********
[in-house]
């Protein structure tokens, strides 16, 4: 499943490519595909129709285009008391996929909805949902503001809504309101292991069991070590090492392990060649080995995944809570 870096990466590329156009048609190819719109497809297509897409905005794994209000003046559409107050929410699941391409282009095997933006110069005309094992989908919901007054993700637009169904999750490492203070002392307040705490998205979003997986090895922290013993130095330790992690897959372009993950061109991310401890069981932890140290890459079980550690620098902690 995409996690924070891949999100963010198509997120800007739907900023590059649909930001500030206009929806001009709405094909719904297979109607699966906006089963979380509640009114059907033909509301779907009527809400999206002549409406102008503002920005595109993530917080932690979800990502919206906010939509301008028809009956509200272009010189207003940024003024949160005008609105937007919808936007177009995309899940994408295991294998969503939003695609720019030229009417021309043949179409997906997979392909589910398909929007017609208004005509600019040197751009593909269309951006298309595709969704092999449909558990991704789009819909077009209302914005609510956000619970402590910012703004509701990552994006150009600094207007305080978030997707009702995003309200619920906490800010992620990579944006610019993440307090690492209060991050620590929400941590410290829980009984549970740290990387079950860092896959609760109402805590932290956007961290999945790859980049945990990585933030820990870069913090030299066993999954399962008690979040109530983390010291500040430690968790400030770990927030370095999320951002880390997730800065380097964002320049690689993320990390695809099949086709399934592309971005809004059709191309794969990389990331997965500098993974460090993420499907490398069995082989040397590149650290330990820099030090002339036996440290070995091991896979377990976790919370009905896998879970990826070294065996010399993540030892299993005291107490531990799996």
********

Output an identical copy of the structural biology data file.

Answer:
[in-house]
């Protein structure tokens, strides 16, 4: 499943490519595909129709285009008391996929909805949902503001809504309101292991069991070590090492392990060649080995995944809570 870096990466590329156009048609190819719109497809297509897409905005794994209000003046559409107050929410699941391409282009095997933006110069005309094992989908919901007054993700637009169904999750490492203070002392307040705490998205979003997986090895922290013993130095330790992690897959372009993950061109991310401890069981932890140290890459079980550690620098902690 995409996690924070891949999100963010198509997120800007739907900023590059649909930001500030206009929806001009709405094909719904297979109607699966906006089963979380509640009114059907033909509301779907009527809400999206002549409406102008503002920005595109993530917080932690979800990502919206906010939509301008028809009956509200272009010189207003940024003024949160005008609105937007919808936007177009995309899940994408295991294998969503939003695609720019030229009417021309043949179409997906997979392909589910398909929007017609208004005509600019040197751009593909269309951006298309595709969704092999449909558990991704789009819909077009209302914005609510956000619970402590910012703004509701990552994006150009600094207007305080978030997707009702995003309200619920906490800010992620990579944006610019993440307090690492209060991050620590929400941590410290829980009984549970740290990387079950860092896959609760109402805590932290956007961290999945790859980049945990990585933030820990870069913090030299066993999954399962008690979040109530983390010291500040430690968790400030770990927030370095999320951002880390997730800065380097964002320049690689993320990390695809099949086709399934592309971005809004059709191309794969990389990331997965500098993974460090993420499907490398069995082989040397590149650290330990820099030090002339036996440290070995091991896979377990976790919370009905896998879970990826070294065996010399993540030892299993005291107490531990799996």